I don't totally understand why Republicans seem to think that the Confederacy's willingness to wage war against the United States in order to preserve the institution of chattel slavery is something that should be lionized. But it seems to me that if you're going to "honor" what Confederate soldiers fought for, you should at least have the honesty to acknowledge what exactly that was -- the "freedom" to own black people as property. Anything less is cowardice.
McDonnell says in his proclamation that "this defining chapter in Virginia’s history should not be forgotten, but instead should be studied, understood and remembered by all Virginians." But I'm not sure how you can remember all Virginians with a statement like this:
[A]ll Virginians can appreciate the fact that when ultimately overwhelmed by the insurmountable numbers and resources of the Union Army, the surviving, imprisoned and injured Confederate soldiers gave their word and allegiance to the United States of America, and returned to their homes and families to rebuild their communities in peace, following the instruction of General Robert E. Lee of Virginia, who wrote that, “...all should unite in honest efforts to obliterate the effects of war and to restore the blessings of peace."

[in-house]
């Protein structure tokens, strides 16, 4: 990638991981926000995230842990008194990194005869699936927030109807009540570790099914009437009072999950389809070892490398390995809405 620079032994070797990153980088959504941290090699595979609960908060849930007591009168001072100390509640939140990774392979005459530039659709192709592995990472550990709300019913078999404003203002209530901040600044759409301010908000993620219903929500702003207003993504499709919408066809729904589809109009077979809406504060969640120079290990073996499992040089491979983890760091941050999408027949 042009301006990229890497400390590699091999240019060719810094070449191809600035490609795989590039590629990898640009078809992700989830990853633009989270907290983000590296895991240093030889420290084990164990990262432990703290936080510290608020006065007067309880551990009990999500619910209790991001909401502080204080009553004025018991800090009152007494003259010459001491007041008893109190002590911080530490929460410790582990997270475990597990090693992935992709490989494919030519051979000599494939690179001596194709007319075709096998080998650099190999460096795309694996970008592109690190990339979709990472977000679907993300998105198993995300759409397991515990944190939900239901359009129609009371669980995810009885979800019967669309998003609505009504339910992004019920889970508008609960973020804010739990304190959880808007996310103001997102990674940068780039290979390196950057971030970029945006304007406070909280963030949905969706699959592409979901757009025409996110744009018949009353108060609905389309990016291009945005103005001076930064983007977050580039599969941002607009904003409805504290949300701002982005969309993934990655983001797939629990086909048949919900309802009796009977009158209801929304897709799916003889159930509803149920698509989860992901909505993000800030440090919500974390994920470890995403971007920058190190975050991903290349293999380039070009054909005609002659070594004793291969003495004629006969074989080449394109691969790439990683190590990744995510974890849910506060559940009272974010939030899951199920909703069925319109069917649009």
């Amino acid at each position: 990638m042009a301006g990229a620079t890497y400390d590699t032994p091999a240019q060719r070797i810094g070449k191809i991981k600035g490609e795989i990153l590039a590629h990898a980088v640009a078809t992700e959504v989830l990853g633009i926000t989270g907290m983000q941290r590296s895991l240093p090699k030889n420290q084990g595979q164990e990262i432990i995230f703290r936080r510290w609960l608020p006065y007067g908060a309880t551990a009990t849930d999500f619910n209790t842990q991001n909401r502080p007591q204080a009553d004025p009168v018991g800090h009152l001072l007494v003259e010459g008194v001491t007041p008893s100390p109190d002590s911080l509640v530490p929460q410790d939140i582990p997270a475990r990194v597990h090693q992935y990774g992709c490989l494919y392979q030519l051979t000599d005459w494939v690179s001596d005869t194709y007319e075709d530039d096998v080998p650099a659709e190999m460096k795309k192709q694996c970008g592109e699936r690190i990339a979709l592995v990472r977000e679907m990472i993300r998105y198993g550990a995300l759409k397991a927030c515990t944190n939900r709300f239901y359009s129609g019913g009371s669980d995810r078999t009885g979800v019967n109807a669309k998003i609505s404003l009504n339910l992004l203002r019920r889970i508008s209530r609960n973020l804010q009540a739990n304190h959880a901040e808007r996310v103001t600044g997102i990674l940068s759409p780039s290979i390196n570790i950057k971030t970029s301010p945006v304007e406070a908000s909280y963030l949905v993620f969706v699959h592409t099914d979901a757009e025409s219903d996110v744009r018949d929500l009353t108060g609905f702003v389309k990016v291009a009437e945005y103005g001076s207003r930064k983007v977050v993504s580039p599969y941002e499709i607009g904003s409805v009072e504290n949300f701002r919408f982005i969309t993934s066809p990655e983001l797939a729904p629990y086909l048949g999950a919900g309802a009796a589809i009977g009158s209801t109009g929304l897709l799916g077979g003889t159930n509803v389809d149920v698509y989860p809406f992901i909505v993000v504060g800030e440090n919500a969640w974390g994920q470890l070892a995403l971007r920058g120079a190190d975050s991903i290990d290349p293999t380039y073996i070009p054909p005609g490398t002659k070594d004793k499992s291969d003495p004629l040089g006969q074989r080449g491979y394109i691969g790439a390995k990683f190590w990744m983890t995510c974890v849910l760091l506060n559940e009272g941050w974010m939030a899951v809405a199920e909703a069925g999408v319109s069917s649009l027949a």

So not only does McDonnell venerate those who took up arms against their own country, he does so without acknowledging that the institution for which they fought was the right to preserve the right to own human beings as slaves. He then papers over the horrors of reconstruction, lynching, and Jim Crow that followed.
This isn't a coincidence. There is no place in which a frank acknowledgment of the realities of the South prior to the Civil War or immediately following can possibly coincide with a veneration of the Confederacy. So McDonnell just leaves that history out. When McDonnell talks about "all Virginians," it becomes painfully clear that he isn't.
-- A. Serwer
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